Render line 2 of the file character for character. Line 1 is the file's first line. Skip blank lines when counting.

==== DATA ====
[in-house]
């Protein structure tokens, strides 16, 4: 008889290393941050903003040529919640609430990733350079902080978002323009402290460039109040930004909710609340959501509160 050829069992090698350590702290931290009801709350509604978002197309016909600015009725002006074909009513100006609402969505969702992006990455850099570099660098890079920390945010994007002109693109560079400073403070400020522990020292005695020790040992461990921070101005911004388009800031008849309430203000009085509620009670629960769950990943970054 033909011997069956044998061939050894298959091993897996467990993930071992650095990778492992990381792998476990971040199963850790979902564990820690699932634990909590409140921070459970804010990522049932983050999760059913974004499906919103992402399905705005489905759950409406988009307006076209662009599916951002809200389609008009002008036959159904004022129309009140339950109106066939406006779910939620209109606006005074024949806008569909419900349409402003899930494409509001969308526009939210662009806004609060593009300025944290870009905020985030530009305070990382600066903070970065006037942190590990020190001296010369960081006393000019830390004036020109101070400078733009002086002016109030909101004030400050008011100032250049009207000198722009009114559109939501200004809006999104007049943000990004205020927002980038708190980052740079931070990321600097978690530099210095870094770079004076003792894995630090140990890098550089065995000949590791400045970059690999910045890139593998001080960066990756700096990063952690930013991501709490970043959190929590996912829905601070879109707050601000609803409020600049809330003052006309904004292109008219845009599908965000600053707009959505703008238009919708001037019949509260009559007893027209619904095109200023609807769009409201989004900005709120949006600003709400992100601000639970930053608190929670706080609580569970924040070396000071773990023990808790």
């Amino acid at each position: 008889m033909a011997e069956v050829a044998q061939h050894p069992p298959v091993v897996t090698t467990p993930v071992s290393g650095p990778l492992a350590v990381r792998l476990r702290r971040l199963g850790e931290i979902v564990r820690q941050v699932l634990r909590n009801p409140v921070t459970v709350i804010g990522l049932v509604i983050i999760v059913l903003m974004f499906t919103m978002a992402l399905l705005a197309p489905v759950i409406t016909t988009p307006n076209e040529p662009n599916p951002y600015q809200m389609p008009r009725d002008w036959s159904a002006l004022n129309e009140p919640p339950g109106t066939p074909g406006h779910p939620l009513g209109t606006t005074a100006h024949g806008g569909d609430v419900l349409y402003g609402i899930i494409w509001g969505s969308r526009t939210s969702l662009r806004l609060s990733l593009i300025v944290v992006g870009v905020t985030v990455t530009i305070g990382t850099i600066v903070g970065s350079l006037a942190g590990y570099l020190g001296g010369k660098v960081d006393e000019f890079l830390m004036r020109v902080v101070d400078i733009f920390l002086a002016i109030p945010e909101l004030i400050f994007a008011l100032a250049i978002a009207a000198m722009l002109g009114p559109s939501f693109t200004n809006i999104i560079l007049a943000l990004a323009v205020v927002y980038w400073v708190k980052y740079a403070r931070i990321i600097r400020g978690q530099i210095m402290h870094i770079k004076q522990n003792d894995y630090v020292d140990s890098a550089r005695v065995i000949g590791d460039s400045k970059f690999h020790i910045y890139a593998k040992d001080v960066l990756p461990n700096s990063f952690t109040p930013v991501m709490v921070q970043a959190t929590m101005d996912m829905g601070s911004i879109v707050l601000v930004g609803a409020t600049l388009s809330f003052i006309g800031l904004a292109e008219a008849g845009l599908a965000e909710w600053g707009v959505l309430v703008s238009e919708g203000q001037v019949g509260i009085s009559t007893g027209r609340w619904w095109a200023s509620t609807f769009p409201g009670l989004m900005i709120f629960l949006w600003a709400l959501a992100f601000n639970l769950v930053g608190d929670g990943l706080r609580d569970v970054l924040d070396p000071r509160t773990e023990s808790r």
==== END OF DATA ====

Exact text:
């Protein structure tokens, strides 16, 4: 008889290393941050903003040529919640609430990733350079902080978002323009402290460039109040930004909710609340959501509160 050829069992090698350590702290931290009801709350509604978002197309016909600015009725002006074909009513100006609402969505969702992006990455850099570099660098890079920390945010994007002109693109560079400073403070400020522990020292005695020790040992461990921070101005911004388009800031008849309430203000009085509620009670629960769950990943970054 033909011997069956044998061939050894298959091993897996467990993930071992650095990778492992990381792998476990971040199963850790979902564990820690699932634990909590409140921070459970804010990522049932983050999760059913974004499906919103992402399905705005489905759950409406988009307006076209662009599916951002809200389609008009002008036959159904004022129309009140339950109106066939406006779910939620209109606006005074024949806008569909419900349409402003899930494409509001969308526009939210662009806004609060593009300025944290870009905020985030530009305070990382600066903070970065006037942190590990020190001296010369960081006393000019830390004036020109101070400078733009002086002016109030909101004030400050008011100032250049009207000198722009009114559109939501200004809006999104007049943000990004205020927002980038708190980052740079931070990321600097978690530099210095870094770079004076003792894995630090140990890098550089065995000949590791400045970059690999910045890139593998001080960066990756700096990063952690930013991501709490970043959190929590996912829905601070879109707050601000609803409020600049809330003052006309904004292109008219845009599908965000600053707009959505703008238009919708001037019949509260009559007893027209619904095109200023609807769009409201989004900005709120949006600003709400992100601000639970930053608190929670706080609580569970924040070396000071773990023990808790």